• Free Markets vs Big Government This is a big pet peeve of mine. I really think that government is too big and that it meddles too much in our lives. This includes business, regulations, and other laws. The bureaucracy is huge and part of the reason that our budget is not under control.

  • Moral Issues This one is a huge one for most people. I am most certainly pro life. I am also a follower of Christ. So I fall that direction on moral issues as much as I can. To me this category comes down to the word character. I know that we aren't going to have a perfect person in the office, nor do I expect it. But I certainly hope for someone who will earnestly try to do the right thing.

  • Conviction I am looking for a leader that takes the right stand whether or not the polls support him or her. This means not flip-flopping on issues. Now that term has become synonymous in recent years with certain people, but I am not singling them out. I want a leader who will stick to their guns when it isn't easy.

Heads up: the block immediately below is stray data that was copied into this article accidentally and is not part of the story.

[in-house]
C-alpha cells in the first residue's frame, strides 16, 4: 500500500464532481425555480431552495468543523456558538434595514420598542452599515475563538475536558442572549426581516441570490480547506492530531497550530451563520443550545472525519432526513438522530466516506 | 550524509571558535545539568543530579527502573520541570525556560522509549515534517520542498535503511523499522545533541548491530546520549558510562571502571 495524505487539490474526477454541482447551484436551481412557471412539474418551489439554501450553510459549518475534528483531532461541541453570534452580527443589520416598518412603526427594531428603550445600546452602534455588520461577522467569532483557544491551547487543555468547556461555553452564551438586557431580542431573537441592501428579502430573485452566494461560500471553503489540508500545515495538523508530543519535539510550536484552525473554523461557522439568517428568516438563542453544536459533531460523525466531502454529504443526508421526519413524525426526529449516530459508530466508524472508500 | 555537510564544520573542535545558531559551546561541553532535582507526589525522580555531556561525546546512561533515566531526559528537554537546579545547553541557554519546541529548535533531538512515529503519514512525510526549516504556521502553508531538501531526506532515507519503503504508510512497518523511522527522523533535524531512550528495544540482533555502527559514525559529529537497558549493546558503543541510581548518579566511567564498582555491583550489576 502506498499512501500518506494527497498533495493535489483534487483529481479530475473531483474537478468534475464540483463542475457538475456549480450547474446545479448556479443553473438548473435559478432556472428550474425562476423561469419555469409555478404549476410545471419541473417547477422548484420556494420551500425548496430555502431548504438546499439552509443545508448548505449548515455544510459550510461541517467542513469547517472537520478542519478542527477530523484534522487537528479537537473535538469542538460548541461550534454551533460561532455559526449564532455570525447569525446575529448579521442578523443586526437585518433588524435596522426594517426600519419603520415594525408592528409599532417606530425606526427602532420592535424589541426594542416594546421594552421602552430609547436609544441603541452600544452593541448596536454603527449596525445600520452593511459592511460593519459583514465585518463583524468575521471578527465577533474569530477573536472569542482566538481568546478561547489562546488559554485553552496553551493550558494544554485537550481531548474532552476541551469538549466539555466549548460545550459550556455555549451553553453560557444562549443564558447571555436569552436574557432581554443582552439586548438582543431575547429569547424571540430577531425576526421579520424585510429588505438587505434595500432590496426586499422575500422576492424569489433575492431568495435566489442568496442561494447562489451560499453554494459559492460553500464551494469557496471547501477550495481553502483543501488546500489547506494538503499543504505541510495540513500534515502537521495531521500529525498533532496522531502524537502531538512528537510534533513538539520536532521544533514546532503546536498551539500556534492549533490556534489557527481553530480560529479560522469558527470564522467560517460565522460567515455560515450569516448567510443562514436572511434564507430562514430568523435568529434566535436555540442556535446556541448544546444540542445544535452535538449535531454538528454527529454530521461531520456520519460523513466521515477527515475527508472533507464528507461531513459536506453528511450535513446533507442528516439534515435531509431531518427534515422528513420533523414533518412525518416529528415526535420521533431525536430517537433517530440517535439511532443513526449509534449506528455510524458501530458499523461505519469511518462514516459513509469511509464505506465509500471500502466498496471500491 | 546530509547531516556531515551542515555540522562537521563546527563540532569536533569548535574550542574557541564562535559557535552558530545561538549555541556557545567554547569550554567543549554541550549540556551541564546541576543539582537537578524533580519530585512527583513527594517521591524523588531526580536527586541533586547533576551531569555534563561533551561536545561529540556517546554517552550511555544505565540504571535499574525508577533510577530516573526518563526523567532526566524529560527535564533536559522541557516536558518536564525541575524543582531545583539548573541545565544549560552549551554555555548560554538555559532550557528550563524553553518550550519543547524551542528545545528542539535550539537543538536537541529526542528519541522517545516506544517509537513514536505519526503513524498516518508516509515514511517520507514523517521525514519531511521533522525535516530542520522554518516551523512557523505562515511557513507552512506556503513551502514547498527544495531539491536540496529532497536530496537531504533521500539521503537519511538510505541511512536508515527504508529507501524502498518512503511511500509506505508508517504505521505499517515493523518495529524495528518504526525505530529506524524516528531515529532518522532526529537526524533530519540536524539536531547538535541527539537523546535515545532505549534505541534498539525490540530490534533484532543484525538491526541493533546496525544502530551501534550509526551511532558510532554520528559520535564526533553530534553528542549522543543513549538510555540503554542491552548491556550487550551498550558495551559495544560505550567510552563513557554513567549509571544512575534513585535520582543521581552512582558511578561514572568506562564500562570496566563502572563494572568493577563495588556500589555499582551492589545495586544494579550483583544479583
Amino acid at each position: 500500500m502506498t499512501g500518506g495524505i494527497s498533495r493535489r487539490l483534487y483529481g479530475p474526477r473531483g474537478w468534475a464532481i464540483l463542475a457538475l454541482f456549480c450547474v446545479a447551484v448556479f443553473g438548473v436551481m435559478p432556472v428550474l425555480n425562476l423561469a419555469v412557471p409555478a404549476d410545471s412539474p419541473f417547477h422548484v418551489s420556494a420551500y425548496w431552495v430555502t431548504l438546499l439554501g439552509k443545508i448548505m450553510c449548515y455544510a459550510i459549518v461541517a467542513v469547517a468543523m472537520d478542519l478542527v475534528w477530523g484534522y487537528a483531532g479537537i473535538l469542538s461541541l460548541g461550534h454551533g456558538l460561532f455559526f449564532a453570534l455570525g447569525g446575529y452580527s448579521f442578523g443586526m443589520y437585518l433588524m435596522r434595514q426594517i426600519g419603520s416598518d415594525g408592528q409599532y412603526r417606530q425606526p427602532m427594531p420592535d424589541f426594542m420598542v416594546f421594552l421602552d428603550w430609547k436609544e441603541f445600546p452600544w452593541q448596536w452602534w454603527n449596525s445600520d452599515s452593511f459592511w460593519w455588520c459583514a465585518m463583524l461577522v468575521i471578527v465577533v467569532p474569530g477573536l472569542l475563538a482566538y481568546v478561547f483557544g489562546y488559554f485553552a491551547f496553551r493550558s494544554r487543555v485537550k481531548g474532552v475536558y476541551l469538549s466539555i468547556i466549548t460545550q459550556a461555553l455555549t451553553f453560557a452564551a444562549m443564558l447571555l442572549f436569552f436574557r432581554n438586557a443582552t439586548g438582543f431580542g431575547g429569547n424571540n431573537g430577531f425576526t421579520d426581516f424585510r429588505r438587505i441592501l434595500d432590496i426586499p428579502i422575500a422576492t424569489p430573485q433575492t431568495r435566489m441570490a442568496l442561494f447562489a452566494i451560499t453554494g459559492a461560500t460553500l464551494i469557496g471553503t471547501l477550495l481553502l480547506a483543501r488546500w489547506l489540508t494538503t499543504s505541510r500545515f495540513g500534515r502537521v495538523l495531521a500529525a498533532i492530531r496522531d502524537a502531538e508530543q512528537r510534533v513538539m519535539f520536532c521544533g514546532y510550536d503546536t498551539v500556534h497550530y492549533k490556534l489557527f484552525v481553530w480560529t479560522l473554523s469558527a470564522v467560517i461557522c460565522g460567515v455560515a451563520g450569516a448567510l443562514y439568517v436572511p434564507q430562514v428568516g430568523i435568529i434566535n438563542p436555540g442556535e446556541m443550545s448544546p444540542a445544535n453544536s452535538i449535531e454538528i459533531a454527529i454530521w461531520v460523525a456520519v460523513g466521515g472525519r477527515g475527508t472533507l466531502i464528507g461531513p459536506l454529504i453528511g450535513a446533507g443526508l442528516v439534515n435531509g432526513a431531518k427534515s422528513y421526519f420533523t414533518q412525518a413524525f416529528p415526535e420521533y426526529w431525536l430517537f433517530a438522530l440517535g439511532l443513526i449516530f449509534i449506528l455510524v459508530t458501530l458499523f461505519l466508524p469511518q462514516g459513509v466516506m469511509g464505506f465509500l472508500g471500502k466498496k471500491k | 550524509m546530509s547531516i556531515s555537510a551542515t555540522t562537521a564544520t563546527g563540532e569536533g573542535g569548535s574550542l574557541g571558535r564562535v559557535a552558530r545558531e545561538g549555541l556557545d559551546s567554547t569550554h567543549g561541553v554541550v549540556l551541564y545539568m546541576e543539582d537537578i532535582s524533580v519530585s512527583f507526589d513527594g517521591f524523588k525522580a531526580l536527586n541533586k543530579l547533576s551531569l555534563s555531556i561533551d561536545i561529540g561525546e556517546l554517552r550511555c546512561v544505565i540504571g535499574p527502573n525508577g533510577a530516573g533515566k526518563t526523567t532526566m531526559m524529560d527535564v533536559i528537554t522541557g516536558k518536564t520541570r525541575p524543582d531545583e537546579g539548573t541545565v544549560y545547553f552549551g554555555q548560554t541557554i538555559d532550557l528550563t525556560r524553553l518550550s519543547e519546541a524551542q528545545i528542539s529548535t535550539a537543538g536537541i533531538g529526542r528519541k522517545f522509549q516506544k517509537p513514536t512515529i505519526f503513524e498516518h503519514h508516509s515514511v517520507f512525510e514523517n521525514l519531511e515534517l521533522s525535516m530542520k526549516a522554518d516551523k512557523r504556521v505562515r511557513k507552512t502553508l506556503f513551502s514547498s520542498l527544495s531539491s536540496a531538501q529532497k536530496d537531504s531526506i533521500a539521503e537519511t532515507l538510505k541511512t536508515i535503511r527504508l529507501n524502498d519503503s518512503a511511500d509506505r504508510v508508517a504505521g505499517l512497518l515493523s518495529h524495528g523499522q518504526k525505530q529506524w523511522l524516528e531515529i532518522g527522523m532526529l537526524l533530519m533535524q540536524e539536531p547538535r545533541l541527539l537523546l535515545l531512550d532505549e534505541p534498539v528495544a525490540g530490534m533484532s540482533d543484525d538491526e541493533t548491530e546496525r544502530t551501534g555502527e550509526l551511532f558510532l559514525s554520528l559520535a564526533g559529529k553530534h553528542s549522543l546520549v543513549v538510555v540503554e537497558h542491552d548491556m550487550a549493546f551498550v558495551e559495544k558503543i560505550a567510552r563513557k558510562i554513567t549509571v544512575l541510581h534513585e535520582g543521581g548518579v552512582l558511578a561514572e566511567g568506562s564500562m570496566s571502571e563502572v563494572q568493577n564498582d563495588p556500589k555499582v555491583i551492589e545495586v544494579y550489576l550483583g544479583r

• Experience I for one don't want a Washington outsider that many people claim to be. I think being an outsider has distinct disadvantages. Connections are huge in the beltway and get things done. This does not mean that I want a lobbyist for president, but I don't want a greenhorn either. I think that governors are qualified, but other than that, you need to be involved in Washington somehow. With that, I want experience that the candidate is proud of and that has been consistent. This experience needs to show a pattern of staying on the right side of issues.

  • Budget Reform and Earmarks Here's an idea for the government: SPEND LESS. This would be my battle cry as a candidate. We often talk about tax cut or tax hikes and we are always worried about the budget. This happens in my own household. There are two options when you have a budget problem: make more or spend less. I choose spend less. Some politicians will have you believe that we just need to raise taxes on this or that class, but I say no. I think that it is time to figure out what we really need, and what we can do without. I am sure that this sounds oh so lovely, but I think that it really necessary. Our nation, just like its people, has a problem with overextending its debt. I am looking for a fiscally responsible leader. I also want earmarks done away with or at least regulated better. Congressmen are constantly stuffing bills with pork after the bill has been voted on running up our bill. This spending can be and should be eliminated.